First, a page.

Still, how plausible is the whole idea? Anyone who takes seriously the ideas of the alt-Right should find this more than a little dubious. After all, no less a pop culture authority than TVTropes evinces it as an example of:

    Rousseau Was Right [6]: The film’s message: There is love, kindness and decency in everyone; you just need time to bring it out.

    Just time? Isn’t this just a variation the liberal shibboleth “we just need more education”? As Charles Walter Aubrey recently wrote

    This all stems from the Socratic idea that people only hurt one another through ignorance. Therefore if only everyone were educated and enlightened then we can achieve a multiracial utopia where everyone is equal and peaceful because everyone understands one another. Of course, it’s a childish idea that Nietzsche utterly destroyed in Beyond Good and Evil.

    There are people out there whose will to power involves harming others for its own sake, and liberals don’t seem to understand this. They believe that people have a default position of “good” and that “evil” only happens when they steer away from this default position (education, as they see it, seeks to preserve the “good” in people, not to make people better, smarter, or stronger).[12]

    Is it really plausible that Phil would learn to be “good” at least as conventionally defined by the movie or by Rita? Let’s look at some variations on Groundhog Day’s three acts that come to mind see if they seem more likely.

    California Doubling [7]

    “The movie was shot in Woodstock, Illinois.” – TVTropes.com

    One immediately suggested itself when Ramis, on the commentary track, noted that the film was not shot in Punxsutawney, PA but in Woodstock, IL. The need to find a “more filmable” substitute for a run-down hick town, and the name “Woodstock” immediately called to mind The Gilmore Girls and my own meditations on what I’ve called “liberal psychogeography”: despite their “big city”, cosmopolitan airs, liberals, when they have the money and choice, prefer to live in small, even rural towns — once they’ve been cleansed of those actual unfortunate rural townsfolk (they don’t have to worry about the darkies, since they’re kept out by the same price of admission mechanism, which is “fair” because based on meritocracy; no need for embarrassing signs and bylaws, and the ones who do “make it” can be kept around to “show how diverse we are here”).[13] Such towns, ranging from Martha’s Vineyard to The Hamptons to even small “college towns” like Ann Arbor or Madison, or remote outposts like Billings, MT, are the real life equivalents of movie stand-ins like Woodstock, IL.[14]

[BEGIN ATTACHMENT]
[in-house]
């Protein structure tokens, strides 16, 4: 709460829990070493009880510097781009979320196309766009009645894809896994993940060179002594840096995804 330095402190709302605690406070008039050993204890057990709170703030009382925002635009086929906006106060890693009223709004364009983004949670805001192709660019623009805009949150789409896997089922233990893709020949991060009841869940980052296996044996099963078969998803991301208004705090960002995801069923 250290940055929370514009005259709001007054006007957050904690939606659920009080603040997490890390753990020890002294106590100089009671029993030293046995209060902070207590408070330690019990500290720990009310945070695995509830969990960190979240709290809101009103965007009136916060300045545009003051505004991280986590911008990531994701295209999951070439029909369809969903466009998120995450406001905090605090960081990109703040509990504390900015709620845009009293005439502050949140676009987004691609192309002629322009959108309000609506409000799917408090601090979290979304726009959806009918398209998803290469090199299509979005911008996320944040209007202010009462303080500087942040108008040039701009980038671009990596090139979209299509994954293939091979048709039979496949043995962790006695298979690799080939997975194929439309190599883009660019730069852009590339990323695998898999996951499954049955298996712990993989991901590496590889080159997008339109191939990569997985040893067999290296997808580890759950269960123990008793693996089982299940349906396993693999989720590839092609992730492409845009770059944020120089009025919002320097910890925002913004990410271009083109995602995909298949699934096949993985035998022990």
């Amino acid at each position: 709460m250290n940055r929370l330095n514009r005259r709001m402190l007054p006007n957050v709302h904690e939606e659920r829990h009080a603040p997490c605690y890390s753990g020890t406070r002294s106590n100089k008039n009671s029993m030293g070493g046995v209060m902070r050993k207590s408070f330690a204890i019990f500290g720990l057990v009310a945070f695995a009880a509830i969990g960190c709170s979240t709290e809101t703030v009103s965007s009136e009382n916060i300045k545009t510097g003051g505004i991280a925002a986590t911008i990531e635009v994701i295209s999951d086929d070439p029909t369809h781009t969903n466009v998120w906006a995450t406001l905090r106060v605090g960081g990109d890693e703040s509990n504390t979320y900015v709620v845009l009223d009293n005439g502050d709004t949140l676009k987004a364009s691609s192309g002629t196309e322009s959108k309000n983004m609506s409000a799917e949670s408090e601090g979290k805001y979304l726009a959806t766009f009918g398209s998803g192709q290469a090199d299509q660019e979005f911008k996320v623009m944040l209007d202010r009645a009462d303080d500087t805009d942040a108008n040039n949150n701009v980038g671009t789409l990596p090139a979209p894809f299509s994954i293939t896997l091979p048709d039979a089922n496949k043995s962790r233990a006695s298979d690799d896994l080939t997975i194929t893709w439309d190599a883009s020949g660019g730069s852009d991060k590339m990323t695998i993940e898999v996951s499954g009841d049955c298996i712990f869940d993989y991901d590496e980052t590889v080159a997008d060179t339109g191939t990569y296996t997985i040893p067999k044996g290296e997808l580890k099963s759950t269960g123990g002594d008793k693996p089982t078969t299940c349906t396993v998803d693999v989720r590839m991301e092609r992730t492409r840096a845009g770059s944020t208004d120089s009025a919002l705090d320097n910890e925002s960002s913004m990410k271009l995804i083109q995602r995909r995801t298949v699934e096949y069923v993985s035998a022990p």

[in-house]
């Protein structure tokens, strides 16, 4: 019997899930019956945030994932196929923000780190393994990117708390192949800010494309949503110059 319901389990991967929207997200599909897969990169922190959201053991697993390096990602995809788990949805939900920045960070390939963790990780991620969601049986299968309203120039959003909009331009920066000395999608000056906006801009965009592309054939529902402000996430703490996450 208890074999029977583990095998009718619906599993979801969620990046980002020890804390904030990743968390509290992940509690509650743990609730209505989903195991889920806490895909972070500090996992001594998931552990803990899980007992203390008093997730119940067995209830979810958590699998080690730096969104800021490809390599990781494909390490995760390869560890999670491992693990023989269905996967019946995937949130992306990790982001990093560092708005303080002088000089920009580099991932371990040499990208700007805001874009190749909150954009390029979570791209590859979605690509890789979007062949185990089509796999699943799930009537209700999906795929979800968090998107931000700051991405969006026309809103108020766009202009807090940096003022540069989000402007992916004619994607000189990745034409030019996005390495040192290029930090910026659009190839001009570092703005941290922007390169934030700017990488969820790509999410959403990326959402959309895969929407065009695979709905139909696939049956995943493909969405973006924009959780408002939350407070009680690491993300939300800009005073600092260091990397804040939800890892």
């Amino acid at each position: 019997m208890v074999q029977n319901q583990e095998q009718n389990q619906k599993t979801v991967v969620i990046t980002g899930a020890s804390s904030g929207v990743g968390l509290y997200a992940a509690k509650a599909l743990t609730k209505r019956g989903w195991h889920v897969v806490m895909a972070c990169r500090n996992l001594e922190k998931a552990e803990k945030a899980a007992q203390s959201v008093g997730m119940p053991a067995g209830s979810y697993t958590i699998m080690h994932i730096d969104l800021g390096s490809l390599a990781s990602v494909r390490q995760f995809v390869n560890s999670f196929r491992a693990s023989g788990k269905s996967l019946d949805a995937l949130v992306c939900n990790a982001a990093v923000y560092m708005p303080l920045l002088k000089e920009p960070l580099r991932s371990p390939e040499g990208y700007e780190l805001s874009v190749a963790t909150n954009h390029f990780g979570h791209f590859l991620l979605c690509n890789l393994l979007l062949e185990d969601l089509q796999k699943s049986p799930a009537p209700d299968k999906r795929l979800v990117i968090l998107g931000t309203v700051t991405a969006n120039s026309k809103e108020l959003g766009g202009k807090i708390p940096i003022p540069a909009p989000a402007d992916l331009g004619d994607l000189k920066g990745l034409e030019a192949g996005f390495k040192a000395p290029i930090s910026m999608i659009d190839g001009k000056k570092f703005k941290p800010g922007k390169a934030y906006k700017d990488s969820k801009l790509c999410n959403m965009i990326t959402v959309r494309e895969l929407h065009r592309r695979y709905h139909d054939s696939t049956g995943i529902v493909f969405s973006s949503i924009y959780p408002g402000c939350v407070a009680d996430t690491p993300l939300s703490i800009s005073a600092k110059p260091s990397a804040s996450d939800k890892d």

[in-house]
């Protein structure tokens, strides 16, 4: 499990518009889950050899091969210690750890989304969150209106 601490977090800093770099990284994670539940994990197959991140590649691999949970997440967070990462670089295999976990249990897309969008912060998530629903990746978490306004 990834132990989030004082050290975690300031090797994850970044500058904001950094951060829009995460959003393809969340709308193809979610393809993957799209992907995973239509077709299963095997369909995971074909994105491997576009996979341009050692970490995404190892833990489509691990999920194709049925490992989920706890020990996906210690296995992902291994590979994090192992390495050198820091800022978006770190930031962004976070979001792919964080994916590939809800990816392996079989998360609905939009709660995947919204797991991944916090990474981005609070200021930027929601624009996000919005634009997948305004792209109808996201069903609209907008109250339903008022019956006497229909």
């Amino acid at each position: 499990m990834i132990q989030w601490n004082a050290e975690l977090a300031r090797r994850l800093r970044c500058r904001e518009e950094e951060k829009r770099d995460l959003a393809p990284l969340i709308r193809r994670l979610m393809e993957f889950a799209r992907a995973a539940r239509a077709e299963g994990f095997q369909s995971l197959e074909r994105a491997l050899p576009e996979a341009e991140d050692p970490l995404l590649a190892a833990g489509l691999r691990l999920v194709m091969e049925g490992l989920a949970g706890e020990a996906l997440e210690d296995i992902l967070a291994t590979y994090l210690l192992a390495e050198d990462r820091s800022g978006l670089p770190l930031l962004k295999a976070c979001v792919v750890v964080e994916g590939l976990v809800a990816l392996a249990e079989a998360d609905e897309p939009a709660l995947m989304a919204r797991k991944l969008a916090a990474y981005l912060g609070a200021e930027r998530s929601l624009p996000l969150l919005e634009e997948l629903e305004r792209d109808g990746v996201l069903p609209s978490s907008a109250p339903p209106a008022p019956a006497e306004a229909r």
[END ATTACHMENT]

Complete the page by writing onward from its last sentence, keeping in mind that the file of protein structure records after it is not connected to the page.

Thus did my mind turn to The Gilmore Girls as a more subtle version of Phil’s Dilemma.[15]

    The GG show pitch or set up[16] can be succinctly captured in the title of the first in a series of GG-inspired “TV novels : Like Mother, Like Daughter [8], which already hints at the repetition theme. Rather than one protagonist repeating, or trying not to repeat, the same day for an indeterminate lifetime while manipulating others, we see each generation of the Gilmores[17] seeking to manipulate the next into repeating their own life.[18]

    The backstory is that at 16, the rebellious Lorelai Gilmore becomes pregnant with the boy next door.[19] Perversely, her parents are delighted, since they view Christopher as an ideal match, but Lorelai ups the ante by running away to the impossibly quaint and conveniently nearby small town of Stars Hollow, raising the child herself in a potting shed out back of the bed and breakfast where she works first as a maid, then manager, and ultimately owns. As the series opens, Rory is now herself sixteen,[20] and to finance private school, Lorelai makes a deal with her estranged parents: in exchange for paying Rory’s tuition, they will both appear each Friday night for dinner. The series follows Rory from entering Chilton Academy to graduating from Yale, as parents and grandparents attempt to help (or “control”) both children.